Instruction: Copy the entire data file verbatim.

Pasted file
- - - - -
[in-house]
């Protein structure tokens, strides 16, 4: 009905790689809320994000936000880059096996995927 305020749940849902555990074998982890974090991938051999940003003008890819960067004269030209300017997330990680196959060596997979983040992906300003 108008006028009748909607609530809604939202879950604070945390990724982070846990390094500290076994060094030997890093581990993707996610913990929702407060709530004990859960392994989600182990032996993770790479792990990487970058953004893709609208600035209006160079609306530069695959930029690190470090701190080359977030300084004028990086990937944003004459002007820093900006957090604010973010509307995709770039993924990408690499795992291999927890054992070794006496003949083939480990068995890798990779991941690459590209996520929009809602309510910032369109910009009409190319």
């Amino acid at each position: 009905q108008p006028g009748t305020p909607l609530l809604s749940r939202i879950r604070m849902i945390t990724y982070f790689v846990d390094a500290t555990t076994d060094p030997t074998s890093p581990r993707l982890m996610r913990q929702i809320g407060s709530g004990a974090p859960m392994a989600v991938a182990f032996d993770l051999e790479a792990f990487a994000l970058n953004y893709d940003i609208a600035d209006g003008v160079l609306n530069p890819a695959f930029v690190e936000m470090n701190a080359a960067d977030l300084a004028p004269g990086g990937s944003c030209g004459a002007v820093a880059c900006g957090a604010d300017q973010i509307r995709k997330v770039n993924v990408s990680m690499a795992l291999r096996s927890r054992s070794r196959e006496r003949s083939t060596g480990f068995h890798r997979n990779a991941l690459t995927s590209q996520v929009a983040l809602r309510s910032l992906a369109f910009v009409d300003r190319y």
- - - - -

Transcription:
[in-house]
């Protein structure tokens, strides 16, 4: 009905790689809320994000936000880059096996995927 305020749940849902555990074998982890974090991938051999940003003008890819960067004269030209300017997330990680196959060596997979983040992906300003 108008006028009748909607609530809604939202879950604070945390990724982070846990390094500290076994060094030997890093581990993707996610913990929702407060709530004990859960392994989600182990032996993770790479792990990487970058953004893709609208600035209006160079609306530069695959930029690190470090701190080359977030300084004028990086990937944003004459002007820093900006957090604010973010509307995709770039993924990408690499795992291999927890054992070794006496003949083939480990068995890798990779991941690459590209996520929009809602309510910032369109910009009409190319």
């Amino acid at each position: 009905q108008p006028g009748t305020p909607l609530l809604s749940r939202i879950r604070m849902i945390t990724y982070f790689v846990d390094a500290t555990t076994d060094p030997t074998s890093p581990r993707l982890m996610r913990q929702i809320g407060s709530g004990a974090p859960m392994a989600v991938a182990f032996d993770l051999e790479a792990f990487a994000l970058n953004y893709d940003i609208a600035d209006g003008v160079l609306n530069p890819a695959f930029v690190e936000m470090n701190a080359a960067d977030l300084a004028p004269g990086g990937s944003c030209g004459a002007v820093a880059c900006g957090a604010d300017q973010i509307r995709k997330v770039n993924v990408s990680m690499a795992l291999r096996s927890r054992s070794r196959e006496r003949s083939t060596g480990f068995h890798r997979n990779a991941l690459t995927s590209q996520v929009a983040l809602r309510s910032l992906a369109f910009v009409d300003r190319y």